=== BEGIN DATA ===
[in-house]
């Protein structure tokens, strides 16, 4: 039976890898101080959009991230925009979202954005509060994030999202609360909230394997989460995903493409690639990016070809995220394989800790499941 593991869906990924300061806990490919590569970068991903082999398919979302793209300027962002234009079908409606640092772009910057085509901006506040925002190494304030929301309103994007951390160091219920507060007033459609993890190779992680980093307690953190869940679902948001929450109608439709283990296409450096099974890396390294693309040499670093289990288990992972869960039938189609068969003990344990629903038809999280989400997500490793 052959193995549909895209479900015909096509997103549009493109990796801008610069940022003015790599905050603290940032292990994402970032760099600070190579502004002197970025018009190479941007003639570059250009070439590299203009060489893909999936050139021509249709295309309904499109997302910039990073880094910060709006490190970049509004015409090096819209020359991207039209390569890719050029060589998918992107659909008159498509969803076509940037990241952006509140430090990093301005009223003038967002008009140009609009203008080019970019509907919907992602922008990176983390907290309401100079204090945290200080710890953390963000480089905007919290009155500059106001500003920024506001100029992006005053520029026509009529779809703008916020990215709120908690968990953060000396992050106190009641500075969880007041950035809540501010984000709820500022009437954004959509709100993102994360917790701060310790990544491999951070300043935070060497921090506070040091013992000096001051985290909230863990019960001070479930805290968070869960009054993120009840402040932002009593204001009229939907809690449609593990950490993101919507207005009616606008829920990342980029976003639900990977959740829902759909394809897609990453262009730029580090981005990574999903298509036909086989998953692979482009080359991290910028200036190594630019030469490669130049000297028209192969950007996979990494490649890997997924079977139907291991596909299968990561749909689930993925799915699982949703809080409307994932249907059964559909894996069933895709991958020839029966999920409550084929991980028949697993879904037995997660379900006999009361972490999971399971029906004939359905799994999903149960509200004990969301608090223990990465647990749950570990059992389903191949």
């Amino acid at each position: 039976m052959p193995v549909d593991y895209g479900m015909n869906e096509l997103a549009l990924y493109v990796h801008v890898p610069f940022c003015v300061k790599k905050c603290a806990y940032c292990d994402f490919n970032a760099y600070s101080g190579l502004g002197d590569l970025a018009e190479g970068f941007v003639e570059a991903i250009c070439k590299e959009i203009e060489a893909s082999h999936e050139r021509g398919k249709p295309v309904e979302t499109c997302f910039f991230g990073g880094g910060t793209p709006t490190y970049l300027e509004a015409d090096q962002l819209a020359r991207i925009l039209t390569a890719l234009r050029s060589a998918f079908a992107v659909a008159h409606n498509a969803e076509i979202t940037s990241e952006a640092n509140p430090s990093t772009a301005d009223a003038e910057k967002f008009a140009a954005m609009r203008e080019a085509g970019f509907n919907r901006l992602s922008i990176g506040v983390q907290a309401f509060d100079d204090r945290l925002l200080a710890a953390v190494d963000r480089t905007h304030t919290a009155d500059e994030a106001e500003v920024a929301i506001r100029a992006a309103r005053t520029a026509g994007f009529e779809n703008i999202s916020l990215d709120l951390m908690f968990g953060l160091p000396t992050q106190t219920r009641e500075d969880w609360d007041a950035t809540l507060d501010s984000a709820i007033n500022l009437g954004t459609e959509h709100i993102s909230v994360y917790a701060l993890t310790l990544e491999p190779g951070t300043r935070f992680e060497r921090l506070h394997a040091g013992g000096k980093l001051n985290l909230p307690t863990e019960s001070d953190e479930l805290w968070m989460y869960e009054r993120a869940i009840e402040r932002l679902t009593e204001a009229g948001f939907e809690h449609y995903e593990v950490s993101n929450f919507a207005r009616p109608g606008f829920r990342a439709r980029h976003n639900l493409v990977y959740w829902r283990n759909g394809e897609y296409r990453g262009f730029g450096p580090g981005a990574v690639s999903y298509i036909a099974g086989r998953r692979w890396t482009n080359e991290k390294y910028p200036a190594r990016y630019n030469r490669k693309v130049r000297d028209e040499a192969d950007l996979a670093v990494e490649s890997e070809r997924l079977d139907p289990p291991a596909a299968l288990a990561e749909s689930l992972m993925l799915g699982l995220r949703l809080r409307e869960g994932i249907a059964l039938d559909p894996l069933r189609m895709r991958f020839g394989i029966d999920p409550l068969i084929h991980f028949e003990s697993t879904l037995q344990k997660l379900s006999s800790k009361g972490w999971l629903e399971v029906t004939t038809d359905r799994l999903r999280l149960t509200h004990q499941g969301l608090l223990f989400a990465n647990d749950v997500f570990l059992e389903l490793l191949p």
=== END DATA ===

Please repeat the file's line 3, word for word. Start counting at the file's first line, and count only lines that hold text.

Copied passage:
């Amino acid at each position: 039976m052959p193995v549909d593991y895209g479900m015909n869906e096509l997103a549009l990924y493109v990796h801008v890898p610069f940022c003015v300061k790599k905050c603290a806990y940032c292990d994402f490919n970032a760099y600070s101080g190579l502004g002197d590569l970025a018009e190479g970068f941007v003639e570059a991903i250009c070439k590299e959009i203009e060489a893909s082999h999936e050139r021509g398919k249709p295309v309904e979302t499109c997302f910039f991230g990073g880094g910060t793209p709006t490190y970049l300027e509004a015409d090096q962002l819209a020359r991207i925009l039209t390569a890719l234009r050029s060589a998918f079908a992107v659909a008159h409606n498509a969803e076509i979202t940037s990241e952006a640092n509140p430090s990093t772009a301005d009223a003038e910057k967002f008009a140009a954005m609009r203008e080019a085509g970019f509907n919907r901006l992602s922008i990176g506040v983390q907290a309401f509060d100079d204090r945290l925002l200080a710890a953390v190494d963000r480089t905007h304030t919290a009155d500059e994030a106001e500003v920024a929301i506001r100029a992006a309103r005053t520029a026509g994007f009529e779809n703008i999202s916020l990215d709120l951390m908690f968990g953060l160091p000396t992050q106190t219920r009641e500075d969880w609360d007041a950035t809540l507060d501010s984000a709820i007033n500022l009437g954004t459609e959509h709100i993102s909230v994360y917790a701060l993890t310790l990544e491999p190779g951070t300043r935070f992680e060497r921090l506070h394997a040091g013992g000096k980093l001051n985290l909230p307690t863990e019960s001070d953190e479930l805290w968070m989460y869960e009054r993120a869940i009840e402040r932002l679902t009593e204001a009229g948001f939907e809690h449609y995903e593990v950490s993101n929450f919507a207005r009616p109608g606008f829920r990342a439709r980029h976003n639900l493409v990977y959740w829902r283990n759909g394809e897609y296409r990453g262009f730029g450096p580090g981005a990574v690639s999903y298509i036909a099974g086989r998953r692979w890396t482009n080359e991290k390294y910028p200036a190594r990016y630019n030469r490669k693309v130049r000297d028209e040499a192969d950007l996979a670093v990494e490649s890997e070809r997924l079977d139907p289990p291991a596909a299968l288990a990561e749909s689930l992972m993925l799915g699982l995220r949703l809080r409307e869960g994932i249907a059964l039938d559909p894996l069933r189609m895709r991958f020839g394989i029966d999920p409550l068969i084929h991980f028949e003990s697993t879904l037995q344990k997660l379900s006999s800790k009361g972490w999971l629903e399971v029906t004939t038809d359905r799994l999903r999280l149960t509200h004990q499941g969301l608090l223990f989400a990465n647990d749950v997500f570990l059992e389903l490793l191949p």